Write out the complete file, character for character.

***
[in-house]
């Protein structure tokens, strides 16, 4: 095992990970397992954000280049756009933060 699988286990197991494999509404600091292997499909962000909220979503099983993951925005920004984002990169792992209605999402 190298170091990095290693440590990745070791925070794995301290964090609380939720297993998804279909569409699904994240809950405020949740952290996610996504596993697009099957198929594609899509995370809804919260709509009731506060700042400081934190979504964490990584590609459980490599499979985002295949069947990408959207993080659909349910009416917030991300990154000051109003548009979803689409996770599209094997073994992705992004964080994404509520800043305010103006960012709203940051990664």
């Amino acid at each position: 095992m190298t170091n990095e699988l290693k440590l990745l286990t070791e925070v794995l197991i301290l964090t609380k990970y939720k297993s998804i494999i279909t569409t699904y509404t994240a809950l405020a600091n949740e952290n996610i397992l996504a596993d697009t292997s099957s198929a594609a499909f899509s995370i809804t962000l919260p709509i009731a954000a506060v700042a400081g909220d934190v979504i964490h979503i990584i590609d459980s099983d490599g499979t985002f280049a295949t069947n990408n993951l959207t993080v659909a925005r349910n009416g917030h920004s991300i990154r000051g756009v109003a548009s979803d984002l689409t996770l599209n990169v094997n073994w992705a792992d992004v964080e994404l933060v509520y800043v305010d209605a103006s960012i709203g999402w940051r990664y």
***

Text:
[in-house]
């Protein structure tokens, strides 16, 4: 095992990970397992954000280049756009933060 699988286990197991494999509404600091292997499909962000909220979503099983993951925005920004984002990169792992209605999402 190298170091990095290693440590990745070791925070794995301290964090609380939720297993998804279909569409699904994240809950405020949740952290996610996504596993697009099957198929594609899509995370809804919260709509009731506060700042400081934190979504964490990584590609459980490599499979985002295949069947990408959207993080659909349910009416917030991300990154000051109003548009979803689409996770599209094997073994992705992004964080994404509520800043305010103006960012709203940051990664």
């Amino acid at each position: 095992m190298t170091n990095e699988l290693k440590l990745l286990t070791e925070v794995l197991i301290l964090t609380k990970y939720k297993s998804i494999i279909t569409t699904y509404t994240a809950l405020a600091n949740e952290n996610i397992l996504a596993d697009t292997s099957s198929a594609a499909f899509s995370i809804t962000l919260p709509i009731a954000a506060v700042a400081g909220d934190v979504i964490h979503i990584i590609d459980s099983d490599g499979t985002f280049a295949t069947n990408n993951l959207t993080v659909a925005r349910n009416g917030h920004s991300i990154r000051g756009v109003a548009s979803d984002l689409t996770l599209n990169v094997n073994w992705a792992d992004v964080e994404l933060v509520y800043v305010d209605a103006s960012i709203g999402w940051r990664y």